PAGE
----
Make sense?
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  6. #6
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    Quote Originally Posted by Ackbeet View Post
    Ok, so typically, the way I do back substitution, I'd get that v=1. Then I'd have z + 2w = -7. Let s = w be a parameter. Then, z = -7 - 2s. Next, you'd have x - 2y + 5w = 4, so you'd get x = 4 + 2y - 5w. Let t = y be a parameter. Then you'd end up with x = 4 + 2t - 5s. That's the way I do back substitution, and you can see that the columns without leading 1's end up corresponding to variables that are arbitrary parameters in the final solution.

    Make sense?
    Yup, but that's what I'm wondering about is why the choice of arbitrary variables. So anything without a coefficient of 1 would become an arbitrary variable? For example you set s = w in the equation. Why can't you just set s = y and set w = -1/2y - 7/2. I think I'm missing something here.
    What about in the case where there are no columns with leading 1's? Is that even a possible case?
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  7. #7
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    Re-read HallsofIvy's Post # 3. The total number of arbitrary parameters will be the same. But it might look different depending on how you assign them. The actual vectors that you get as solutions, though, will definitely be the same no matter what it looks like.

    If after reducing to row-echelon form, there are no columns with leading 1's, then your matrix is the zero matrix. You'll have two possibilities, depending on whether the system is homogeneous or not. If the system is homogeneous, then any vector whatsoever of the correct dimensions will solve the system. If the system is non-homogeneous, then no vector solves the system.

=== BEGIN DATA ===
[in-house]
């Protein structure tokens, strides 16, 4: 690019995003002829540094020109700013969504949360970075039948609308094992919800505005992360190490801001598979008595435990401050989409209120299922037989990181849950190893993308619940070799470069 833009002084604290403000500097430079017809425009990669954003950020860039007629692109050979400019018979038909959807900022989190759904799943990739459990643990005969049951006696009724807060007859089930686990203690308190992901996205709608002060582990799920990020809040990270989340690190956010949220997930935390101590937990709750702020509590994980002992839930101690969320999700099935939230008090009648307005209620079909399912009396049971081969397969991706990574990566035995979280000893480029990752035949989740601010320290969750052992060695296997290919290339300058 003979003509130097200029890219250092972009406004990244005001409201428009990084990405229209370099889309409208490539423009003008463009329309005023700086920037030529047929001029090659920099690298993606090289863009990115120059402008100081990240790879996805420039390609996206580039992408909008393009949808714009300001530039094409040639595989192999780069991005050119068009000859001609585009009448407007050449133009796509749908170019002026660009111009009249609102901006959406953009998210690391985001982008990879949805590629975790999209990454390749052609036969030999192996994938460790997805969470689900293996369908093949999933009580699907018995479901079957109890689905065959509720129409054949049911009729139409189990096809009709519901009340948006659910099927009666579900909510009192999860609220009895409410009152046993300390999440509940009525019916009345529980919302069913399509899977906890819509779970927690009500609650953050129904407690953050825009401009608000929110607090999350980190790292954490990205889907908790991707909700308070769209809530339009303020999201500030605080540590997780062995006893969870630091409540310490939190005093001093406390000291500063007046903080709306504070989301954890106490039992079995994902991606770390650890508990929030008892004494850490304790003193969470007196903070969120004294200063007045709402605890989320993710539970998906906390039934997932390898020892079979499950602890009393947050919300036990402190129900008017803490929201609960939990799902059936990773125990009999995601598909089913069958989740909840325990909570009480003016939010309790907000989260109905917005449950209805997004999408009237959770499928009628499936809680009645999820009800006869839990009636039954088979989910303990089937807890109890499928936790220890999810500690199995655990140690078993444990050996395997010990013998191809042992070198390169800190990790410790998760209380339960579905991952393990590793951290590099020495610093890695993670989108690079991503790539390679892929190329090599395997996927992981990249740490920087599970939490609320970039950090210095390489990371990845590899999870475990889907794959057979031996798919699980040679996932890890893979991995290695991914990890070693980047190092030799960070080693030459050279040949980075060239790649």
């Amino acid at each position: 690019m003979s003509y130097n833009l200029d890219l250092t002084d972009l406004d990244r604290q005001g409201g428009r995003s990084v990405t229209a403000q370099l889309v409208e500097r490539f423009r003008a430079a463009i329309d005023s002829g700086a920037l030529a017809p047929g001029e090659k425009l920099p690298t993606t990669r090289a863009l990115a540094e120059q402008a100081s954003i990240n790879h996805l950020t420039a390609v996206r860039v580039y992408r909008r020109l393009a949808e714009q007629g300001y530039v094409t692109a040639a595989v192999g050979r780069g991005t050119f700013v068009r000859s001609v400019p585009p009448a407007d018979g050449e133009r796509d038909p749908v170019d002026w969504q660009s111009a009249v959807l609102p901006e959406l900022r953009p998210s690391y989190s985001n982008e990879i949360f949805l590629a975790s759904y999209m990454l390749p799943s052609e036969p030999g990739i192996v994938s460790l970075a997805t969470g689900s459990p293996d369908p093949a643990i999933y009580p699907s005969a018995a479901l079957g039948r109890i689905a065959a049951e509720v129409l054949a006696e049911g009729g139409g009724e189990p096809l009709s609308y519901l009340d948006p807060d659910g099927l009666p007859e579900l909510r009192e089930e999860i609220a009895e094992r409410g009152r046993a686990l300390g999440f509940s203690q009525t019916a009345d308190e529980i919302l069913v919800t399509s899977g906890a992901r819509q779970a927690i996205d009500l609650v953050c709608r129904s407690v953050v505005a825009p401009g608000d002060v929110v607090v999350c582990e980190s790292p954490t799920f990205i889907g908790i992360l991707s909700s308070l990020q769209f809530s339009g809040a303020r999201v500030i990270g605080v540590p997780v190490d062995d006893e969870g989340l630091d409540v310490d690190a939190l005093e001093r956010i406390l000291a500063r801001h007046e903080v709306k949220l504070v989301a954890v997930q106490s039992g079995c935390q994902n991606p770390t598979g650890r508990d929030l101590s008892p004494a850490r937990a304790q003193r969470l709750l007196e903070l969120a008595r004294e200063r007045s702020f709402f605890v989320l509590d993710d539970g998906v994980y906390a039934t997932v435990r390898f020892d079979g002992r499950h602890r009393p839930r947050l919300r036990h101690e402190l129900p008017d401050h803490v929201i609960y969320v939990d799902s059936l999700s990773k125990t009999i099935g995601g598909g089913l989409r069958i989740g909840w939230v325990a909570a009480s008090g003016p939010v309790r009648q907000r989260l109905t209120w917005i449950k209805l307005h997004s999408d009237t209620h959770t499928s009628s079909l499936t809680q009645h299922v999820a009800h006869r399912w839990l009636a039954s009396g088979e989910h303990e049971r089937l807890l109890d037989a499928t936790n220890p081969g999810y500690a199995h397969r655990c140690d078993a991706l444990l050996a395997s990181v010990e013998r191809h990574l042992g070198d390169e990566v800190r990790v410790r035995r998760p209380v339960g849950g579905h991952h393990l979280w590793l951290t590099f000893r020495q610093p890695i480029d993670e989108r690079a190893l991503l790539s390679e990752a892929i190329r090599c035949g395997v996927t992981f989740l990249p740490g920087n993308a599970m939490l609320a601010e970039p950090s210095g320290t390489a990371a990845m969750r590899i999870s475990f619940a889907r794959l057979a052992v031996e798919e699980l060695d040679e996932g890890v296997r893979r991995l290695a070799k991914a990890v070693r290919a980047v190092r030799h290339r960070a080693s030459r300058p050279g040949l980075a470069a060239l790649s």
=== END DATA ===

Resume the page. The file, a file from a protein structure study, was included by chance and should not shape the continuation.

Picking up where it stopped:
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  8. #8
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    Quote Originally Posted by Ackbeet View Post
    Re-read HallsofIvy's Post # 3. The total number of arbitrary parameters will be the same. But it might look different depending on how you assign them. The actual vectors that you get as solutions, though, will definitely be the same no matter what it looks like.

    If after reducing to row-echelon form, there are no columns with leading 1's, then your matrix is the zero matrix. You'll have two possibilities, depending on whether the system is homogeneous or not. If the system is homogeneous, then any vector whatsoever of the correct dimensions will solve the system. If the system is non-homogeneous, then no vector solves the system.
    ooh ok. So the number of free variables does not change in the end but does it matter which ones we determine are free? It seems that it's totally our choice.
    Thanks
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    You have some choice. In your particular system, you can't choose what v is. But which of the other variables are chosen to be parameters is up to you. I would recommend using some consistent process.
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  10. #10
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    To take a very simple example, the single equation in two unknows, x- y= 0, has an infinite number of solutions: choose any value for x and take y= x. There I am thinking of x as the "free variable". But obviously, I could as easily choose y to be anything and the x= y. Now, y is the "free variable". I have exactly one free variable either way but which variable it is depends upon how we want to write the solution. Of course, if we think of x and y as representing the vector <x, y>, then the solution space is spanned by the vector <1, 1>.